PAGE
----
Single. Just one. On your own. It can be a scary thought. Especially when you feel like couples are all around you. Maybe you are one of those couples and you think staying together unhappy is better than being single. Or dating someone who is lackluster is better than dating no one at all. Happiness and singleness can’t go together, BUT they do.

So you’re single; there is power in being single. Think about it. Your time belongs to you. If you don’t want to go home after work, you don’t have to. If you want to make a last minute decision, you can. If you want to go to dinner with a group of friends, go for it. You make your schedule. You control what you do, who you see, what you spend your money on, and you get to go on all sorts of dates. It either goes well or it doesn’t and now you have a good story. Being single offers you freedom.

Maybe you’re in a relationship with someone you know you’ve got one (or two or three) up on. But being with him seems to make more sense because at least you still have someone to bring when you have that +1 option. You’re probably less than satisfied and leaving your happiness in this dudes control. Sure, getting out means you’ve got to start over somewhere new, but at some point you’re going to have to do it. Why not now before the water gets any deeper?

I had a talk with a friend recently who has been having trouble in her relationship and she felt alone. Being alone on an island by yourself is one thing, but when you feel alone on an island with someone, that is worse. Don’t be afraid of what singleness means, it’s opportunity for growth and your own self discovery.

Haley Gage, M.A., LAPC –

# 4. Being single simply means a woman is not currently in an exclusive, intimate relationship. If she is frightened of being single, she is anticipating that a successful partnership may never happen.

Dr. Randi Gunther

I have heard these more concerned expressions of insecurity most often now from adolescent girls and more mature women. In these current times, more women from their early twenties into their late thirties are enjoying the opportunity to experience sequential intimate relationships, pursue education, establish careers, and explore new opportunities they could not do were they obligated to one person. They are separating sexuality from long-term involvement, having children with or without obligation to marry, and not needing partners to financially support them.

If an intimate, long-term relationship is still central to a woman’s desires during those years, she will naturally feel more worried if she has not found a significant other to bond with. That is especially true if she believes that those experiences can only come from an intimate relationship. Fearful of that potential isolation, she may compromise her needs or sacrifice her integrity in order to make a relationship happen. Sadly, if those relationships don’t work, many women develop a heart-breaking, “pre-defeated” attitude that can actually make them less likely to succeed in subsequent relationships.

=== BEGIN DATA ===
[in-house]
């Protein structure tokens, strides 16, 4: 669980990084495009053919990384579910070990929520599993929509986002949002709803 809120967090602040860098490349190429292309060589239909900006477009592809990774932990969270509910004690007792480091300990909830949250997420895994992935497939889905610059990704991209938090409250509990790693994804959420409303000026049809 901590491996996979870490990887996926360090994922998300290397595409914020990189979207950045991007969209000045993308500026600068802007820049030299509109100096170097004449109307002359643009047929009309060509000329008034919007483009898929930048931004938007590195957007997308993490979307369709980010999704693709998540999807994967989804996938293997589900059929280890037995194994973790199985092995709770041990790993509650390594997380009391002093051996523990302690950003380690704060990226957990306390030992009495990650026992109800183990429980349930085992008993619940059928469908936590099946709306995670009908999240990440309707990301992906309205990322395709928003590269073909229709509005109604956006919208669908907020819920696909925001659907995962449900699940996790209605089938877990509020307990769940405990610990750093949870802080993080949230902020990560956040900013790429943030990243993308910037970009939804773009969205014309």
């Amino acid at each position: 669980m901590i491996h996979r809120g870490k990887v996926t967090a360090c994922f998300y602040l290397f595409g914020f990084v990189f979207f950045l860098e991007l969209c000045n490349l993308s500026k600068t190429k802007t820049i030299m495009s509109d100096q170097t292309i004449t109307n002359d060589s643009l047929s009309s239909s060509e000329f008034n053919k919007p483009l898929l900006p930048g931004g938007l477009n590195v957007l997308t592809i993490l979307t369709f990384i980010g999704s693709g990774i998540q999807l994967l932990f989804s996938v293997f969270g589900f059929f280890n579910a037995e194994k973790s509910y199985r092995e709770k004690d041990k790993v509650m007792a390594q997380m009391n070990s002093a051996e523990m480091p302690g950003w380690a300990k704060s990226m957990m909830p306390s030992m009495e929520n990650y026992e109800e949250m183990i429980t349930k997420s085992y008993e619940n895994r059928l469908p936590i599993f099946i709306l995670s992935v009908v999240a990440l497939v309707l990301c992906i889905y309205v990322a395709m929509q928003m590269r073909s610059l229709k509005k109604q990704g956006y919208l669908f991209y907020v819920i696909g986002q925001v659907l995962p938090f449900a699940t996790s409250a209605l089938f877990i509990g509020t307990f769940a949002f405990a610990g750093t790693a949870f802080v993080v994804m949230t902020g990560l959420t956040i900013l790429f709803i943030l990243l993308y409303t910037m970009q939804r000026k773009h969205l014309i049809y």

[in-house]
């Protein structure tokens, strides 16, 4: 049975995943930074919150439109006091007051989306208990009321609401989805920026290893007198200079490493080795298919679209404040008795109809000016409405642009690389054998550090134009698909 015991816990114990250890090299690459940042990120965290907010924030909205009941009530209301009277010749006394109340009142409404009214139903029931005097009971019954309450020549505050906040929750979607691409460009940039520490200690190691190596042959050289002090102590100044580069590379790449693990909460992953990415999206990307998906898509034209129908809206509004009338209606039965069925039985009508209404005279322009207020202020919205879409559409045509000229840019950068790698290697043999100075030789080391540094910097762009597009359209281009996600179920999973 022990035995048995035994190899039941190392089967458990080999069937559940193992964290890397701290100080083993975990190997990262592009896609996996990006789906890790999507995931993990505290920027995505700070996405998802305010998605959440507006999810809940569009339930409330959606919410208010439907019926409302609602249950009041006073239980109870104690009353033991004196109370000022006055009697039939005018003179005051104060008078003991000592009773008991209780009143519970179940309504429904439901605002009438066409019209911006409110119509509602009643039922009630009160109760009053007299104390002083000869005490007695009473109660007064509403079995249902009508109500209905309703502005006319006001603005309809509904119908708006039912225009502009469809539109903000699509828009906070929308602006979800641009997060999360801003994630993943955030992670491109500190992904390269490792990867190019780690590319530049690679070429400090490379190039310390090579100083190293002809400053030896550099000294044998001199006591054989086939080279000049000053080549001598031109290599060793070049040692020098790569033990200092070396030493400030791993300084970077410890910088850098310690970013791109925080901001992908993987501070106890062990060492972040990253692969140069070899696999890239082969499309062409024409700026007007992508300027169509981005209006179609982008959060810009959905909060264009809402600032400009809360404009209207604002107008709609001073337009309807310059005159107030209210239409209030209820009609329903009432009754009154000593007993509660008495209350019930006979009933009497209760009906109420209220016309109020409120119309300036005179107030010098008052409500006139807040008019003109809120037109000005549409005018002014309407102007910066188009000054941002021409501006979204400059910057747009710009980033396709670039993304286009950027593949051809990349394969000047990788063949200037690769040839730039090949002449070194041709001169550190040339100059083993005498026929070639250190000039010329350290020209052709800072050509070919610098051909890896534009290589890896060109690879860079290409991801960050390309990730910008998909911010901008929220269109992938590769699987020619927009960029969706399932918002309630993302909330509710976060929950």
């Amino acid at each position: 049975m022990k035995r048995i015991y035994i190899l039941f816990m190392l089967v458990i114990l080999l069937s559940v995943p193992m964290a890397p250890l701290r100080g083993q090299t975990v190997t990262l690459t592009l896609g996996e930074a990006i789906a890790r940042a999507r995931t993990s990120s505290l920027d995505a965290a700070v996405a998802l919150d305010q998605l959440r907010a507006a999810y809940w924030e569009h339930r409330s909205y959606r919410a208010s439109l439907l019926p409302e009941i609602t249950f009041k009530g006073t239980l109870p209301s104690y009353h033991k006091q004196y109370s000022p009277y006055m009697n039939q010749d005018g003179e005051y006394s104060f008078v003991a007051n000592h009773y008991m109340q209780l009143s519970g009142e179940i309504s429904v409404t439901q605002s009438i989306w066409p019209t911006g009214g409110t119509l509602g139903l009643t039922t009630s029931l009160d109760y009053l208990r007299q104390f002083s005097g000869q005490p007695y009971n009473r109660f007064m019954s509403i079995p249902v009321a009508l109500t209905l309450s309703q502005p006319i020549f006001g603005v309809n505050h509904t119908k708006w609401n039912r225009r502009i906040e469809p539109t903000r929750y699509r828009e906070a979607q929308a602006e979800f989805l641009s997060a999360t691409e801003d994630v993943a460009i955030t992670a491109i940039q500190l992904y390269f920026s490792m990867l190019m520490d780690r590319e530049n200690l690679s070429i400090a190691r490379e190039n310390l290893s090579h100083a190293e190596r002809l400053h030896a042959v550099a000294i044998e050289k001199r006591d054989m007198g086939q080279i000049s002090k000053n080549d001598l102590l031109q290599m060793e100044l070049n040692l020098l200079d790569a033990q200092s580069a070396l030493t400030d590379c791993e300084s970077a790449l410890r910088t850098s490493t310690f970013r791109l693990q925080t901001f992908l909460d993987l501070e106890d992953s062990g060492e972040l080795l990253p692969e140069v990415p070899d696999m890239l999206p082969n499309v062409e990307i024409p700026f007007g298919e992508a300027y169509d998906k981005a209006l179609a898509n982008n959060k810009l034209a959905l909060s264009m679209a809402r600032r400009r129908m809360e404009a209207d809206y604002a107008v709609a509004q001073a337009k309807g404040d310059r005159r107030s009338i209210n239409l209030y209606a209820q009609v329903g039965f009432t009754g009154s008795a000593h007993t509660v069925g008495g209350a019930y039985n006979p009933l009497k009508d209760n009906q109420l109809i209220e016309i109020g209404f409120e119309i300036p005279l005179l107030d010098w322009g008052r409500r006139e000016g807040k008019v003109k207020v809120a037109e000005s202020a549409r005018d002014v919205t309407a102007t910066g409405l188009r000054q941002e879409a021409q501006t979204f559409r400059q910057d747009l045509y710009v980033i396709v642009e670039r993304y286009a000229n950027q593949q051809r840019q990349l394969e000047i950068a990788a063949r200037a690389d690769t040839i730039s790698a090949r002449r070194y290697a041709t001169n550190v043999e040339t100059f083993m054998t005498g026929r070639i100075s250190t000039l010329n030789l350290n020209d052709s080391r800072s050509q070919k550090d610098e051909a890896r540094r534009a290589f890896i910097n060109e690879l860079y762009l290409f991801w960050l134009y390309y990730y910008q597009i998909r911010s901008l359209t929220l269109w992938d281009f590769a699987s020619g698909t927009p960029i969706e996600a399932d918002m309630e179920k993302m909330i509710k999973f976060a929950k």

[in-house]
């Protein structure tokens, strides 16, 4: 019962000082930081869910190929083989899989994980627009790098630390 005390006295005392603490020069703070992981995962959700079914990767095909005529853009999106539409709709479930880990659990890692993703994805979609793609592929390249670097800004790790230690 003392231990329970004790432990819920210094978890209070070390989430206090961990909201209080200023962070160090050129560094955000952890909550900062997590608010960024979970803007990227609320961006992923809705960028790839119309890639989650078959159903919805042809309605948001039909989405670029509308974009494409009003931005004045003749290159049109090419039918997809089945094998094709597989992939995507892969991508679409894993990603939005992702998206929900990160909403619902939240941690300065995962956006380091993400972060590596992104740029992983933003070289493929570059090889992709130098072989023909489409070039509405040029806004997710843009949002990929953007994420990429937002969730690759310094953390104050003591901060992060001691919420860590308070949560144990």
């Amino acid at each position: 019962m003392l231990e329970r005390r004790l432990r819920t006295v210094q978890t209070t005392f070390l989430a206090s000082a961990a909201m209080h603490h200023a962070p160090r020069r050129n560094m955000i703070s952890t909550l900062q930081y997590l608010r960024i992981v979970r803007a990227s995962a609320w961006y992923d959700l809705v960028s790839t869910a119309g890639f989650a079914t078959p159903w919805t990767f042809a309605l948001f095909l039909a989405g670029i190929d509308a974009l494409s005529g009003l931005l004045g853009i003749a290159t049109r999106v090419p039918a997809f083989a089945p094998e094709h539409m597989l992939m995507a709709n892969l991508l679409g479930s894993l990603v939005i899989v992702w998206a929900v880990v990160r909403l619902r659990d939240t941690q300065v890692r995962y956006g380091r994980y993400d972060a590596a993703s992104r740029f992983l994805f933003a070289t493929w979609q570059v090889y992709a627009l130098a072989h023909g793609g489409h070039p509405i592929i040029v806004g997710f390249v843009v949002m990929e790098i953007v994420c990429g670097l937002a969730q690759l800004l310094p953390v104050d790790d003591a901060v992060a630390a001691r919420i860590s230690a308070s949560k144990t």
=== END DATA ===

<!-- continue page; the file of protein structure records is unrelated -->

Interestingly enough, women who independent and in in love with life seem to end up in more committed, successful relationships when they finally do desire to pair-bond. A more “available” woman may bring out the ego in a man or even his desire to rescue her, but a woman who “chooses” a partner, rather than “needing” one seems to hold that desirability over the long haul.

Fear is the anticipation of unbearable loss. It is often accompanied by insecurity, loneliness, and a lack of confidence. It is not wrong to want to matter and feel treasured by someone important. Everyone needs intimate touch and the security of known comfort. But a woman waiting for life to happen is not living fully. The richness of life can only be experienced in the present. When options are few and needs are high, most people forget to love what is rather than aching for what is not yet available.

When women master that wisdom, they are their most beautiful and most desirable selves. Their sense of what is sacred is infectious. I have known many women who have achieved that state of self-love and mischievous twinkling. They don’t think about being single as much as they care about being authentically intimate with the people they currently love. And, interestingly enough, those qualities are deeply attractive to quality men.

Dr. Randi Gunther –

# 5. Choose faith over fear

Allison Cohen

In the depths of loneliness, your mind can play tricks on you. If you want a partner and feel it impossible to find, you may become convinced that you will always be single. Often, this “realization” turns to fear. Fear creates impulsivity and as a result, can catapult you towards the nearest, seemingly adequate partner. Because of this reactivity, we don’t stop to evaluate the compatibility and just feel lucky “to have someone.” Sadly, a self fulfilling prophecy ensues and as the relationship crumbles, it solidifies your belief that your lot in life is to simply remain a party of one.